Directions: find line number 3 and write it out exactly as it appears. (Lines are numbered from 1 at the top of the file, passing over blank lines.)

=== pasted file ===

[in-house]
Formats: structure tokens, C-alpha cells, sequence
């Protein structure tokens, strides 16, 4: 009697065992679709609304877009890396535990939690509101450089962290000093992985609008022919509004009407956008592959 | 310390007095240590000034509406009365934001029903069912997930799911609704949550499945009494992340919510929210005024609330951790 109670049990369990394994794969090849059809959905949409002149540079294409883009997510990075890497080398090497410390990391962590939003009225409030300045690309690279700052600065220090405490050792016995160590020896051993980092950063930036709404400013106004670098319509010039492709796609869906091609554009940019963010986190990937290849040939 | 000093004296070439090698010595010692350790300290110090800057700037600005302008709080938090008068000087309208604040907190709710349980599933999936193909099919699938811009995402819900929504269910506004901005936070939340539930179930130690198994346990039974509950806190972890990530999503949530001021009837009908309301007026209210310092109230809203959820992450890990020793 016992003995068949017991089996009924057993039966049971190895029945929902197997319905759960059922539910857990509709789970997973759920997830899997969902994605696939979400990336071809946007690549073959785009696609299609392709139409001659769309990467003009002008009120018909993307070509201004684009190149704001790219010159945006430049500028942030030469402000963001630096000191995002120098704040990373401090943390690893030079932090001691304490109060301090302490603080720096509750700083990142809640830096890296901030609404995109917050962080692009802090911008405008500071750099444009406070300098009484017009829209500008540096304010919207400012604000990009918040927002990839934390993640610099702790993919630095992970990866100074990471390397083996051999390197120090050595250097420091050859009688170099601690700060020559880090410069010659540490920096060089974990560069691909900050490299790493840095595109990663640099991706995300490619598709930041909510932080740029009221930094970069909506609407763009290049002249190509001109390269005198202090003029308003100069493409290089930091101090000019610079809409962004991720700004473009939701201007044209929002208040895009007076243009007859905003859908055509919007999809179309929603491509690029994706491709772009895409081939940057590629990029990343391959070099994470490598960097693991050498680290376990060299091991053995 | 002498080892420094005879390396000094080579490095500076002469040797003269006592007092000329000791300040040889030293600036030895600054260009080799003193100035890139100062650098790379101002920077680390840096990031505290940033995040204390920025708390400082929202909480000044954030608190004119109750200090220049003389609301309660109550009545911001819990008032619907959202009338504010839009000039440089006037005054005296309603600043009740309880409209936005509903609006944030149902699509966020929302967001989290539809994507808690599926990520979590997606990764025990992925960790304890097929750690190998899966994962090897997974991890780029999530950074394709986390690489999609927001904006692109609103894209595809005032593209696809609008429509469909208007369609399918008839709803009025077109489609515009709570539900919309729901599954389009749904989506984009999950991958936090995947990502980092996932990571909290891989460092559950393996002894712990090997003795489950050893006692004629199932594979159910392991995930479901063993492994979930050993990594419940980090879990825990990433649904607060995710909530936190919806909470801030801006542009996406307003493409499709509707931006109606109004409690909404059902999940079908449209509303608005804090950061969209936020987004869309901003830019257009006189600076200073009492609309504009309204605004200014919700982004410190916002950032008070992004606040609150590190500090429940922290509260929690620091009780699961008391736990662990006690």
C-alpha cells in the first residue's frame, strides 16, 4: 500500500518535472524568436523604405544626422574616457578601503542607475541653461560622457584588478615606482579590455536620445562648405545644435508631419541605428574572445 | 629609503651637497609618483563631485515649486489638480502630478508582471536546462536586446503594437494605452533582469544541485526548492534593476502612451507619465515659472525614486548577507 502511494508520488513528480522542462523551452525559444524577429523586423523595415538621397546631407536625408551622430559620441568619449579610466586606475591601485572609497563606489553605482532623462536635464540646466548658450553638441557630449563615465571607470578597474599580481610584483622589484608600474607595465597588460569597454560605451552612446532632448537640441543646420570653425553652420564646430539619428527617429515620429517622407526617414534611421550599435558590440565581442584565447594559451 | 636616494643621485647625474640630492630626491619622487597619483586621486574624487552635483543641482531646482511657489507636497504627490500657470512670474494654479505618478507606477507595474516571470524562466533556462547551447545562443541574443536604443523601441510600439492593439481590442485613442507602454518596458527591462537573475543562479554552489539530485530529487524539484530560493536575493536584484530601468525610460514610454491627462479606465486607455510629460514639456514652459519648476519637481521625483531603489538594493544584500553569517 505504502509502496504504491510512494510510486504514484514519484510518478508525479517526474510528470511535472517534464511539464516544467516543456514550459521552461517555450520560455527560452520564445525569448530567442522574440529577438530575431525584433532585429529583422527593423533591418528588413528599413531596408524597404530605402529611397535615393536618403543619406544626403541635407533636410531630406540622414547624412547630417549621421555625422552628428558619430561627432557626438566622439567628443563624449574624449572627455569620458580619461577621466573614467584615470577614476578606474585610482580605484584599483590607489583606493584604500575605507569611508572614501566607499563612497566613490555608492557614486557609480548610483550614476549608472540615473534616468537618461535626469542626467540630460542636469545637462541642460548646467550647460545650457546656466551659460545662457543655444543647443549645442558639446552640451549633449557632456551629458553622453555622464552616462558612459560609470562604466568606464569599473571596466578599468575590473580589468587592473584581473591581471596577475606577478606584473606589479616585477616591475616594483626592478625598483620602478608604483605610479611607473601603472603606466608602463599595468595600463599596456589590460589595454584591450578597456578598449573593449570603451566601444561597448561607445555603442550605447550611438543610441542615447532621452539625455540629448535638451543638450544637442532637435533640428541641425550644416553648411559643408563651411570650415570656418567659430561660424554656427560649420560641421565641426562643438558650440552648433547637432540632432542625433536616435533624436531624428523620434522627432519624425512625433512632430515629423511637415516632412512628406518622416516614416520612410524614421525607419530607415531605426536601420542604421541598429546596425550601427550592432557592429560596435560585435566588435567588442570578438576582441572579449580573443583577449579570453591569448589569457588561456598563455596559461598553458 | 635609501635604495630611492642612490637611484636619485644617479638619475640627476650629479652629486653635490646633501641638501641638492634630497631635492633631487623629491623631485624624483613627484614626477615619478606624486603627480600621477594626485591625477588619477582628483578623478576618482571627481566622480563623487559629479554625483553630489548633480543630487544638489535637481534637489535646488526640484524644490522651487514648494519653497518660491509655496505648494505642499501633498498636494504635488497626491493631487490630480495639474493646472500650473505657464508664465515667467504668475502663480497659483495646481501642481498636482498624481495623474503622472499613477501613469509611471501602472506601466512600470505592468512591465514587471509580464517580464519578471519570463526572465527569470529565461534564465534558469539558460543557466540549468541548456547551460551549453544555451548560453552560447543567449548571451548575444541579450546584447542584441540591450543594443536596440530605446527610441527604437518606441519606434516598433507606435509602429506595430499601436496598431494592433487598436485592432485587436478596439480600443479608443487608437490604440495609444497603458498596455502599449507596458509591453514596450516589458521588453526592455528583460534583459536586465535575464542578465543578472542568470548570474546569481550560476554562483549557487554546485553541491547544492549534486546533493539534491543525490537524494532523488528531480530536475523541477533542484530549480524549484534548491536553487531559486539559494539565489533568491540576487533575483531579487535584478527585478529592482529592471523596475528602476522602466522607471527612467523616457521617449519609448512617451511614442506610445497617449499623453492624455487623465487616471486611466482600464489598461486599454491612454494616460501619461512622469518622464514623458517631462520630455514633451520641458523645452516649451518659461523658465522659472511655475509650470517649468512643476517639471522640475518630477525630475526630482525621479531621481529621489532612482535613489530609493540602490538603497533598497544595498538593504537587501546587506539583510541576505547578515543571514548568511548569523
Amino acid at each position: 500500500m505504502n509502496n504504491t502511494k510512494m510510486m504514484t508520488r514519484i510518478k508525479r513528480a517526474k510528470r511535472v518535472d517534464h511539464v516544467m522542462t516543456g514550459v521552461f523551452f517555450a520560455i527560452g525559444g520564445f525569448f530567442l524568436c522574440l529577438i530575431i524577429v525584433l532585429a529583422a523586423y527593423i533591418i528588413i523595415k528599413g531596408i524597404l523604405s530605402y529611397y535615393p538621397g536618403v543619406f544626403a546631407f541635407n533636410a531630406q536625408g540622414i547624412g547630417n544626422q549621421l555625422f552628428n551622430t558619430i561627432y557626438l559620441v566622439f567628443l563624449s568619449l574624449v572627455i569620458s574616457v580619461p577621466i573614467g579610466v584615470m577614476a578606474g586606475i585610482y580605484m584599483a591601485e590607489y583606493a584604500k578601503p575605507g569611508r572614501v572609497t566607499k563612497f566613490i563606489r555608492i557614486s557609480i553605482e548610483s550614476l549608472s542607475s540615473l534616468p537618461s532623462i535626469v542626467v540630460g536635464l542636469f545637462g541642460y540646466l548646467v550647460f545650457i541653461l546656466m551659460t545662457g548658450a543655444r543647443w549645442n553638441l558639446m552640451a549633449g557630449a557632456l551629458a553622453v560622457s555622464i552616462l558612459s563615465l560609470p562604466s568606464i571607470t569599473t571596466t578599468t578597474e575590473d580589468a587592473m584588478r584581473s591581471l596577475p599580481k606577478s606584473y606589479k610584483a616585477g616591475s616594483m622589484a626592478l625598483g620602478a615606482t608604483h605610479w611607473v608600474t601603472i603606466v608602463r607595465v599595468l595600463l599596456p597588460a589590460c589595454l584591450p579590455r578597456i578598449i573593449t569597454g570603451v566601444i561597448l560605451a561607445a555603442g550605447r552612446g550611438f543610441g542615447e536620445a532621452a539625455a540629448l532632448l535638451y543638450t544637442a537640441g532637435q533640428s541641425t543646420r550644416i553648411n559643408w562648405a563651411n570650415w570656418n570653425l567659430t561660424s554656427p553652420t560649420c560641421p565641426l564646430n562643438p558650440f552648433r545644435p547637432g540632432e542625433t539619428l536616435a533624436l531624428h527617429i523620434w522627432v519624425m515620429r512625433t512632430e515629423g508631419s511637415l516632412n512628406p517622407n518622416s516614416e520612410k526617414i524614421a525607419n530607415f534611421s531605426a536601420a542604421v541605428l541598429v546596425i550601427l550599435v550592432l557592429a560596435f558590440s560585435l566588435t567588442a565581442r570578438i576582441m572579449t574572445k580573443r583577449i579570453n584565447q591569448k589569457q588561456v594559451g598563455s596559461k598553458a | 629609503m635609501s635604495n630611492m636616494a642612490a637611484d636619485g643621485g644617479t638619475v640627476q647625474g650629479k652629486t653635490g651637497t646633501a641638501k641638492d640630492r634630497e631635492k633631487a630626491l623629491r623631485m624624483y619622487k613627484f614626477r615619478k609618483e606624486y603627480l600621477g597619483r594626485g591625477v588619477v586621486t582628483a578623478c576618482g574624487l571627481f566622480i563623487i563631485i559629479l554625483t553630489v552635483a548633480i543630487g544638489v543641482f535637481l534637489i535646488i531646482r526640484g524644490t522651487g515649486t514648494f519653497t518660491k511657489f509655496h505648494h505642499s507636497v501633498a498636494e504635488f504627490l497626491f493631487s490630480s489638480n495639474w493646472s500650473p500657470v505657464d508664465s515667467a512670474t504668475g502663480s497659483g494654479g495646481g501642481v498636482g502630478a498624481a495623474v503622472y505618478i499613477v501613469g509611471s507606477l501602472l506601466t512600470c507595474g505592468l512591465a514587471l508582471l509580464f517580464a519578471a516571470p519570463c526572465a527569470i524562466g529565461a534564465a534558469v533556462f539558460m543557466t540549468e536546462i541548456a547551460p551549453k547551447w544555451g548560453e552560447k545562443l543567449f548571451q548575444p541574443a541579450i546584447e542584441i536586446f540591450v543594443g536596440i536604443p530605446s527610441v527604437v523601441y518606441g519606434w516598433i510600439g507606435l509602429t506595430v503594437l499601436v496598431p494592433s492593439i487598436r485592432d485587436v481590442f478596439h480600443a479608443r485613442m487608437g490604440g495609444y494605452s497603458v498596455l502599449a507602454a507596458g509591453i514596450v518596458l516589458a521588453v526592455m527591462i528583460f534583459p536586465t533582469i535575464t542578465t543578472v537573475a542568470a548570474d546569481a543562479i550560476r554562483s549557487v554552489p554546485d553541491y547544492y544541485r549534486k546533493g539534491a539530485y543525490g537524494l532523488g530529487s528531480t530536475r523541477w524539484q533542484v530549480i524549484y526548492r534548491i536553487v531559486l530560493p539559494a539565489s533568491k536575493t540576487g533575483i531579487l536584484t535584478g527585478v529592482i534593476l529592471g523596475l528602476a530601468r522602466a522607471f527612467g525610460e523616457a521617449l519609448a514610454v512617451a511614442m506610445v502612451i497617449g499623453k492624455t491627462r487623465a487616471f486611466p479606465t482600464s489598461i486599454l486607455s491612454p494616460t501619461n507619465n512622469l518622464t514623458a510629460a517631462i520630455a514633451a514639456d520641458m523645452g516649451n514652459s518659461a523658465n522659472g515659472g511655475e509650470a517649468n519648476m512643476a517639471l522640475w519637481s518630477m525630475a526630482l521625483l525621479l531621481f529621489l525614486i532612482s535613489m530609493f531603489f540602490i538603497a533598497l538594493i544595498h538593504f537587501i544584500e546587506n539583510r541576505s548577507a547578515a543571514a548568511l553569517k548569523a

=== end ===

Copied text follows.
């Protein structure tokens, strides 16, 4: 009697065992679709609304877009890396535990939690509101450089962290000093992985609008022919509004009407956008592959 | 310390007095240590000034509406009365934001029903069912997930799911609704949550499945009494992340919510929210005024609330951790 109670049990369990394994794969090849059809959905949409002149540079294409883009997510990075890497080398090497410390990391962590939003009225409030300045690309690279700052600065220090405490050792016995160590020896051993980092950063930036709404400013106004670098319509010039492709796609869906091609554009940019963010986190990937290849040939 | 000093004296070439090698010595010692350790300290110090800057700037600005302008709080938090008068000087309208604040907190709710349980599933999936193909099919699938811009995402819900929504269910506004901005936070939340539930179930130690198994346990039974509950806190972890990530999503949530001021009837009908309301007026209210310092109230809203959820992450890990020793 016992003995068949017991089996009924057993039966049971190895029945929902197997319905759960059922539910857990509709789970997973759920997830899997969902994605696939979400990336071809946007690549073959785009696609299609392709139409001659769309990467003009002008009120018909993307070509201004684009190149704001790219010159945006430049500028942030030469402000963001630096000191995002120098704040990373401090943390690893030079932090001691304490109060301090302490603080720096509750700083990142809640830096890296901030609404995109917050962080692009802090911008405008500071750099444009406070300098009484017009829209500008540096304010919207400012604000990009918040927002990839934390993640610099702790993919630095992970990866100074990471390397083996051999390197120090050595250097420091050859009688170099601690700060020559880090410069010659540490920096060089974990560069691909900050490299790493840095595109990663640099991706995300490619598709930041909510932080740029009221930094970069909506609407763009290049002249190509001109390269005198202090003029308003100069493409290089930091101090000019610079809409962004991720700004473009939701201007044209929002208040895009007076243009007859905003859908055509919007999809179309929603491509690029994706491709772009895409081939940057590629990029990343391959070099994470490598960097693991050498680290376990060299091991053995 | 002498080892420094005879390396000094080579490095500076002469040797003269006592007092000329000791300040040889030293600036030895600054260009080799003193100035890139100062650098790379101002920077680390840096990031505290940033995040204390920025708390400082929202909480000044954030608190004119109750200090220049003389609301309660109550009545911001819990008032619907959202009338504010839009000039440089006037005054005296309603600043009740309880409209936005509903609006944030149902699509966020929302967001989290539809994507808690599926990520979590997606990764025990992925960790304890097929750690190998899966994962090897997974991890780029999530950074394709986390690489999609927001904006692109609103894209595809005032593209696809609008429509469909208007369609399918008839709803009025077109489609515009709570539900919309729901599954389009749904989506984009999950991958936090995947990502980092996932990571909290891989460092559950393996002894712990090997003795489950050893006692004629199932594979159910392991995930479901063993492994979930050993990594419940980090879990825990990433649904607060995710909530936190919806909470801030801006542009996406307003493409499709509707931006109606109004409690909404059902999940079908449209509303608005804090950061969209936020987004869309901003830019257009006189600076200073009492609309504009309204605004200014919700982004410190916002950032008070992004606040609150590190500090429940922290509260929690620091009780699961008391736990662990006690």